Shame they weren't given another shot as they had more than enough talent to make it and with a little more focus they could have been a fantastic band.

"Blue Mountain Eagle" track listing:
(side 1)

1.) Love Is Here (Joey Newman) - 4:25  rating: **** stars

A straight-ahead rocker that showcased some great double lead fuzz guitar from Jones and Newman, 'Love Is Here' was a nice way to start off the album.  With a pounding beat and some excellent lead vocals from Newman (the rest of the band provided first rate harmony vocals), the track had a highly commercial early-70s vibe that I find highly appealing.  My only complaint was the abrupt ending.

2.) Yellow's Dream (Joey Newman)  -2:42   rating: *** stars

Abruptly shifting gears, 'Yellow's Dream' started out as slightly lysergic flavored ballad\ before shifting gears into a mid-tempo, acoustic guitar powered number that sported what was almost a Gospel flavor.  This time around Newman's keyboards were showcased.   

3.) Feel Like a Bandit (David Price) - 3:03   rating: **** stars

Showcasing Price on lead vocals (he also wrote the song), 'Feel Like a Bandit" was a likeable rollicking pop number.  Jones added another nice lead fuzz guitar and the harmony vocals were priceless, but the song's highlight came in the form of a guitar riff that should have sounded very familiar to many listeners - they were luck that Robbie van Leeuwen and the band Shocking Blue didn't sue the crap out of them for having stolen it.  Sheer coincidence, but Joey Newman subsequently played in a band named Bandit.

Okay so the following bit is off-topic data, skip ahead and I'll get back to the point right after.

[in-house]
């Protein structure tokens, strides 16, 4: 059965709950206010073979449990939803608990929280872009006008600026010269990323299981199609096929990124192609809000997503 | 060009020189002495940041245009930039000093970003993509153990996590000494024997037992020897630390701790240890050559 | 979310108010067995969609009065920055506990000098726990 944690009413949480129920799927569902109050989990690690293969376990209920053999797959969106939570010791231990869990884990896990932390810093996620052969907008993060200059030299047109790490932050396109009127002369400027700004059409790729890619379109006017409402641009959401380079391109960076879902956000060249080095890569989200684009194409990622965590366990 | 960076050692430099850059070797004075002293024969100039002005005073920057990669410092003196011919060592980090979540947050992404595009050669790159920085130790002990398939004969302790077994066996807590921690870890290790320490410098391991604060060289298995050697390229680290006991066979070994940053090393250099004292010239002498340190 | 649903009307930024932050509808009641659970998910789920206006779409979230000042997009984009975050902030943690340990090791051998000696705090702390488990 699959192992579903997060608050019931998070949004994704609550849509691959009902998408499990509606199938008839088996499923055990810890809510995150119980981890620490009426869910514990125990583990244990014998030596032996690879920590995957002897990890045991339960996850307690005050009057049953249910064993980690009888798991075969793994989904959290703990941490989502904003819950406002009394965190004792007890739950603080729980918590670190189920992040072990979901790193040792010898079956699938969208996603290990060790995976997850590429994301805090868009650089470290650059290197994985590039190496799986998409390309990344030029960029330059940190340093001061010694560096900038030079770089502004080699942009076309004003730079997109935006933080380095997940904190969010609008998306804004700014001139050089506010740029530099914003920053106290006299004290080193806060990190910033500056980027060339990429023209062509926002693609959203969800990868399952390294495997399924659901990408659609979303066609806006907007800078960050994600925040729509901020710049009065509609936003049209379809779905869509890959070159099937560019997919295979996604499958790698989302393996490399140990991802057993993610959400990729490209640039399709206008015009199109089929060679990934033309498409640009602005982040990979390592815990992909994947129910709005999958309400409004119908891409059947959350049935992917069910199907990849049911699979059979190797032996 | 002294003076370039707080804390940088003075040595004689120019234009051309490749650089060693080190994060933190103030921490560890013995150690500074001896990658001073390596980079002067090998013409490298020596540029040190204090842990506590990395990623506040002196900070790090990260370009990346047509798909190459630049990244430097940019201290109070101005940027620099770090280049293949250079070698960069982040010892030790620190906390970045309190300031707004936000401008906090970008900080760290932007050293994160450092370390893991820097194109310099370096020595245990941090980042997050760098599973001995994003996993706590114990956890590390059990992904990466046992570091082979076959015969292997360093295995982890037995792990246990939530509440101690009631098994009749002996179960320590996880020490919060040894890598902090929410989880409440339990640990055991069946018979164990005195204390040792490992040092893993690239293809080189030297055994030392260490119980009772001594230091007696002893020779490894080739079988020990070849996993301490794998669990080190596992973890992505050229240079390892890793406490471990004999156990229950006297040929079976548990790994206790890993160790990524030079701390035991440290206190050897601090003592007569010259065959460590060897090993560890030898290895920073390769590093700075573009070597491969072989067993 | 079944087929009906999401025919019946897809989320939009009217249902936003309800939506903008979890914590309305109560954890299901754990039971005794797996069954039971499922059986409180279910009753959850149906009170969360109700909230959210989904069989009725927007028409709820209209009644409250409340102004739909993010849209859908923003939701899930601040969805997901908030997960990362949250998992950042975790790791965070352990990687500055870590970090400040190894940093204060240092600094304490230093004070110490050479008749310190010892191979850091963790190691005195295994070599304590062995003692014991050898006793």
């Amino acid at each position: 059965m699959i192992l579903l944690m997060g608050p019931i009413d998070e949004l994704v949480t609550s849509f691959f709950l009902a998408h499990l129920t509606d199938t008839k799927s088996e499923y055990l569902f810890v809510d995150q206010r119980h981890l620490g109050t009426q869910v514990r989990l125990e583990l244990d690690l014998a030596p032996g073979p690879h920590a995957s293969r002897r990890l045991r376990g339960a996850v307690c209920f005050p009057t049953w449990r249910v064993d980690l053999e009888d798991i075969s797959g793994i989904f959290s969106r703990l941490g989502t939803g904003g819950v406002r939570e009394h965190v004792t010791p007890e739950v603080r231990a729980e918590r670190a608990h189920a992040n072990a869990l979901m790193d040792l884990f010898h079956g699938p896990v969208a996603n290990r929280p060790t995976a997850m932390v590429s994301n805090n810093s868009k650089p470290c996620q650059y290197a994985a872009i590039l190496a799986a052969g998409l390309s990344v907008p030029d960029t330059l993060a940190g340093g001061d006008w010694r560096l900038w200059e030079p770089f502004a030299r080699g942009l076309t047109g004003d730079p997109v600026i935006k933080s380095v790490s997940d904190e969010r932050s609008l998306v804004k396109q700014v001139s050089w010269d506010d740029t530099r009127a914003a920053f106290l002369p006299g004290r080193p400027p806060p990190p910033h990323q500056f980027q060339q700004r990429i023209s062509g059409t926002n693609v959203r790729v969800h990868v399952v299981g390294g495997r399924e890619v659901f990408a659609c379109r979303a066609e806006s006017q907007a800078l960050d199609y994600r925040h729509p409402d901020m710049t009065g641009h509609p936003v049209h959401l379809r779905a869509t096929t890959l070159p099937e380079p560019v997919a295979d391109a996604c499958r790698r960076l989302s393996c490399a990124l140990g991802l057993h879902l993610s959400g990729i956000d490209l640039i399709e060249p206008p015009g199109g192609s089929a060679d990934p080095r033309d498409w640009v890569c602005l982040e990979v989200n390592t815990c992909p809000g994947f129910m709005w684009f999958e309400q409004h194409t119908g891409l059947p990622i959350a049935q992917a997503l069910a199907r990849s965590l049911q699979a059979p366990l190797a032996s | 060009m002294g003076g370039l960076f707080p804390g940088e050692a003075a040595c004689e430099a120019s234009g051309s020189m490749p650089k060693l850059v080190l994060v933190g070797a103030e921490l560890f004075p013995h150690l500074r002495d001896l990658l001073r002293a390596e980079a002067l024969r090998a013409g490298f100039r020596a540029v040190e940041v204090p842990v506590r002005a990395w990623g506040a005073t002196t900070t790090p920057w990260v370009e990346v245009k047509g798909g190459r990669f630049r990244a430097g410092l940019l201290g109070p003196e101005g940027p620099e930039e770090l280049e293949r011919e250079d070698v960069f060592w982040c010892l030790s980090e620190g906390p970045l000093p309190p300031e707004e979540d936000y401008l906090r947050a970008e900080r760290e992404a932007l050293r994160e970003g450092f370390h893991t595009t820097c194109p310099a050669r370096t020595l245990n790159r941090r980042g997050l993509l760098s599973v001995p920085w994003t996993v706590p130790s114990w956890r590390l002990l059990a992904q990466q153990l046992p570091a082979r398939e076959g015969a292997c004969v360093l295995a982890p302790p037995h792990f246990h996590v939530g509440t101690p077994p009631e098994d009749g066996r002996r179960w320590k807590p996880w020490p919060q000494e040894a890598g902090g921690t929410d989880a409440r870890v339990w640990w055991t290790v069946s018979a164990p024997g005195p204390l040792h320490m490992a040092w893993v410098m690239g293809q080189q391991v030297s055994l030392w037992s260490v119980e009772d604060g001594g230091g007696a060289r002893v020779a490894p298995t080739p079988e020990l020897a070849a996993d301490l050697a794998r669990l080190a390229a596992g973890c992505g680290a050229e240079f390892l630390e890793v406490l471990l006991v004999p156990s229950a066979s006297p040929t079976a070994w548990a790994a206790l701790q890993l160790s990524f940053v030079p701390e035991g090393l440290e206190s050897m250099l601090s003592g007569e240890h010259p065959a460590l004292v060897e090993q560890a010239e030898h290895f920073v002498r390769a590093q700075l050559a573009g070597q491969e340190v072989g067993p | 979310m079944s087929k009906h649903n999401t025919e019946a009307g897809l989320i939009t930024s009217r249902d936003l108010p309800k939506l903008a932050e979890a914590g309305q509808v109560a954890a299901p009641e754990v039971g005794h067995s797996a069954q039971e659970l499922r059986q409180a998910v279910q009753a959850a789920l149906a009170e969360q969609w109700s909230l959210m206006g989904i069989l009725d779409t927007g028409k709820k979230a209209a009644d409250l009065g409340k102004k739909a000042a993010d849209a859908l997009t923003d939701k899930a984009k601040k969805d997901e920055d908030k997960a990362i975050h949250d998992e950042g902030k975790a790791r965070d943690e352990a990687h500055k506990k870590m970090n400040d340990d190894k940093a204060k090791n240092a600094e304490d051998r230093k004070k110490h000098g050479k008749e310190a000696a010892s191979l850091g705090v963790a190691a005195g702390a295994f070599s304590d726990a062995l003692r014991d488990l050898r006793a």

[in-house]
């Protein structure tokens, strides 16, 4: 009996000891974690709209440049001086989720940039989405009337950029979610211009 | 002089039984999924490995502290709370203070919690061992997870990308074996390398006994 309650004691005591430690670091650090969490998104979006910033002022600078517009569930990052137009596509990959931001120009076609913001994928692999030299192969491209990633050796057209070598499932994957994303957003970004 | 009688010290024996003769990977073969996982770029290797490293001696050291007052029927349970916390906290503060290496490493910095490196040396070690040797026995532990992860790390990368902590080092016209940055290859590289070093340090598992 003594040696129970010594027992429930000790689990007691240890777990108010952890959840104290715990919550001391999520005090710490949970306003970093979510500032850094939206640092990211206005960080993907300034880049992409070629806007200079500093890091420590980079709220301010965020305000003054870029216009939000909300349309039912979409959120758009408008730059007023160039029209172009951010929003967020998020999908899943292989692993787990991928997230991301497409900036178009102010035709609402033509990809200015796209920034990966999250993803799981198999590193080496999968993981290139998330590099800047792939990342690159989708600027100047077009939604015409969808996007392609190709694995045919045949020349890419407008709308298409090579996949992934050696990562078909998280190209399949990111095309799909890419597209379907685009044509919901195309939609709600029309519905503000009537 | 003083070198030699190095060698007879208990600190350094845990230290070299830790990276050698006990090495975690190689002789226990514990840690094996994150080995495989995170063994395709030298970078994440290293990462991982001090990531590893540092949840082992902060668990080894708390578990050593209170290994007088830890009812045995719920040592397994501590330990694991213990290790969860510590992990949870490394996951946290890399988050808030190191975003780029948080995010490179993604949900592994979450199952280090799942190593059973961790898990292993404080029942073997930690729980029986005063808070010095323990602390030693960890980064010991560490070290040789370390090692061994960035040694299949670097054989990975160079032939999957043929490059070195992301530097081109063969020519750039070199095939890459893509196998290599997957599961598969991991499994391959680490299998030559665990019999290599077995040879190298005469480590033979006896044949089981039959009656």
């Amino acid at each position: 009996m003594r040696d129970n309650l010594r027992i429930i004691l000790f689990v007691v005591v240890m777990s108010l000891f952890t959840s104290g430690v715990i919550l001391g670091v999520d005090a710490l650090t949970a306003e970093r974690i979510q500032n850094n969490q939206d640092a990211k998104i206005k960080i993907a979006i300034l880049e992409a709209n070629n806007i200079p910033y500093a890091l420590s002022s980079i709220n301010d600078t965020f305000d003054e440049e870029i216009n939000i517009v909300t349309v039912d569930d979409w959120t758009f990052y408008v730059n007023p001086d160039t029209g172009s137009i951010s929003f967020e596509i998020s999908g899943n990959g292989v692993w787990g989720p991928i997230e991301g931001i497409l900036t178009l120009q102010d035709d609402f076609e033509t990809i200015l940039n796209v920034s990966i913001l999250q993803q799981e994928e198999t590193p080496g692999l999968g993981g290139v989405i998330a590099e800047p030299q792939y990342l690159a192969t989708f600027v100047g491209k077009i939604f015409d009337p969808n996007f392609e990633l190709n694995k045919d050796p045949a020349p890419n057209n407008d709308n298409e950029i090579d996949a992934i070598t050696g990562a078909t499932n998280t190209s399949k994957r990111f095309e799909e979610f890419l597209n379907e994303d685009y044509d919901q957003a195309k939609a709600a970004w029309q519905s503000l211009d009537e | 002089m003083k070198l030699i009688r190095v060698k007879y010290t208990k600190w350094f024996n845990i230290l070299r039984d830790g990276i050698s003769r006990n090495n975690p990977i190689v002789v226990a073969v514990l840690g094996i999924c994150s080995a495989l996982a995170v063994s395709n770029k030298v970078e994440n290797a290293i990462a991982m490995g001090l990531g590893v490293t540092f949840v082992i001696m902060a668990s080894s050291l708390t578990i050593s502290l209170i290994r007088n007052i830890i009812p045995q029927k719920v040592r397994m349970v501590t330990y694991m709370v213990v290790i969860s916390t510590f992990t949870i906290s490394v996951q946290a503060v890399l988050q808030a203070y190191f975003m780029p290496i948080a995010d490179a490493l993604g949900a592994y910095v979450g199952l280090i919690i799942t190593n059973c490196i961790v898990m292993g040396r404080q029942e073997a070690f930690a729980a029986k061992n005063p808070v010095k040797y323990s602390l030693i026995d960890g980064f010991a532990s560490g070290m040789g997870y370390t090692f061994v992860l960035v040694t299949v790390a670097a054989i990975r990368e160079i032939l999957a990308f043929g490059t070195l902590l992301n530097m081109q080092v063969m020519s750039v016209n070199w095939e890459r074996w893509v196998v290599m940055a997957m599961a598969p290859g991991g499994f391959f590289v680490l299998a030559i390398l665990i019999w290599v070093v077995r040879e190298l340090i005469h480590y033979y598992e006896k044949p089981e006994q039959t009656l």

4.) Troubles (Carol Myles - Bob Jones) - 3:07   rating: *** stars

Hardly the album's most original track, 'Troubles' was a pretty country-rocker with a catchy refrain that sounded like something Poco might have recorded.   Jones co-wrote the song and handled the lead vocals.  Listing to the song after a couple of years I was fascinated to discover the opening sounded a bit like a slowed down version of Lynyrd Skynyrd's "Sweet Home Alabama.'

5.) Loveless Lives (Don Poncher - Bob Jones - Joey Newman) - 3:25 rating: **** stars
Side one's standout performance, 'Loveless Lives' was a killer rocker - fantastic melody with sterling fuzz lead guitar from Jones, a great lead vocal from Poncher and some of the band's best harmony vocals.  Hard to believe this one wasn't a massive hit.   


(side 2)

1.) No Regrets (Don Poncher - David Price) - 4:08  rating: **** stars